Parenting teenagers can be very challenging. They are no longer children and not yet adults. Sometimes we just have to stop, take a deep breath, and think things through before we interact. Let's pause and talk about using caution when sharing opinions.
Teenagers have opinions- I know, right?
As parents, we can be frustrated when these opinions are not our own, particularly when they appear wrong to us, or when our teenagers insist upon them as fact. But if we expect our children to have the same opinions as we do, or insult them by calling their ideas stupid or ridiculous, this may keep them from sharing their thoughts with us in the future, and we lose the possibility of forming a deeper connection with them.
Everyone is entitled to an opinion, even teenagers. About style, politics, religion, career and life choices. This is an important part of the process of maturity. It is an expression of autonomy and it enables a deeper understanding of personal tastes and character.
Positive parenting begins with how we share our opinions. Technology allows for a steady - and I do mean steady- flow of opinions. It is becoming increasingly difficult to sort through truths and untruths. If we present our own opinion as facts, then we may be teaching our teenagers to do the same. Instead, be careful to distinguish between fact and opinion with your children, so that they may learn to be similarly discerning. Green hair may seem ridiculous to you, but remember that is only an opinion. Classic rock-n-roll may be out of date to your teenager, but that, too, is an opinion.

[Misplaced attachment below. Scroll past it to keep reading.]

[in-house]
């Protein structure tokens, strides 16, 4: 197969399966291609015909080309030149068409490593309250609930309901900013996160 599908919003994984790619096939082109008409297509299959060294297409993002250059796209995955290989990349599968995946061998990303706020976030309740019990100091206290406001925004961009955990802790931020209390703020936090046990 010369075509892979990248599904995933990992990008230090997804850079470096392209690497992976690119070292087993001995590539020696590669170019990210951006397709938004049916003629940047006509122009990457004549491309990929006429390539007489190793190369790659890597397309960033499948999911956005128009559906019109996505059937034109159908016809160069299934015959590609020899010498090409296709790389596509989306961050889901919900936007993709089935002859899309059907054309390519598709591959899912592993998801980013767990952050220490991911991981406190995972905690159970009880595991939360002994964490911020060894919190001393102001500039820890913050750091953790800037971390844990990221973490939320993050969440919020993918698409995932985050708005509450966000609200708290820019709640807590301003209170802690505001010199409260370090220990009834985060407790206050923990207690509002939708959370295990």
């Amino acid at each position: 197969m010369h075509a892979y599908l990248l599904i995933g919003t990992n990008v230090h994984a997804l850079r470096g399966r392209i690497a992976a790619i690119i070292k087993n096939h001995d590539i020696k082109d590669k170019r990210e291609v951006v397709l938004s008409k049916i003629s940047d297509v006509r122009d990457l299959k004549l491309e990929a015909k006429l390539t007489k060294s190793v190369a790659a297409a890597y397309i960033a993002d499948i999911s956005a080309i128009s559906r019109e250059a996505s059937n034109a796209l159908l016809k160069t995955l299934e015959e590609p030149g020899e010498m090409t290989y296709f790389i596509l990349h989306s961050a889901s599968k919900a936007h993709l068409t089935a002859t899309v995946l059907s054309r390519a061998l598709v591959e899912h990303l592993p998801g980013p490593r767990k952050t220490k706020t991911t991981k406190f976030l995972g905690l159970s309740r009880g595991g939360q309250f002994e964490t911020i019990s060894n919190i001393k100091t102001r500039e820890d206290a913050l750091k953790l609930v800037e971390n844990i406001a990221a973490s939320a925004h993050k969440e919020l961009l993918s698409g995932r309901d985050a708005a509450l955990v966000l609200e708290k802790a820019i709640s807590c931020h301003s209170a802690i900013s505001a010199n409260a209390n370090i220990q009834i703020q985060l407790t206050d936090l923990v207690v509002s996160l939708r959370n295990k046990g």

Being courteous of your child's opinions can also go a long way toward teaching mutual respect and empathy. We should always be aware of our audience when we are speaking and the possible effects of what we are saying on the listeners. As parents, we can reinforce this message by reminding our teenagers that although they are entitled to believe as they wish, words can be hurtful, and they should therefore use caution when sharing their ideas.
Opinion is really the lowest form of human knowledge. It requires no accountability, no understanding. The highest form of knowledge… is empathy, for it requires us to suspend our egos and live in another’s world. It requires profound purpose larger than the self kind of understanding.
And don’t forget, opinions change over time. I thought high top sneakers and leg warmers were the bomb when I was 17 years old but I promise you I would not be caught wearing those to the gym for my workout now. Not that those are wrong for everyone, but they don't fit with my current style!
Be positive and be present. We all need that!
Comments welcome~ Dawn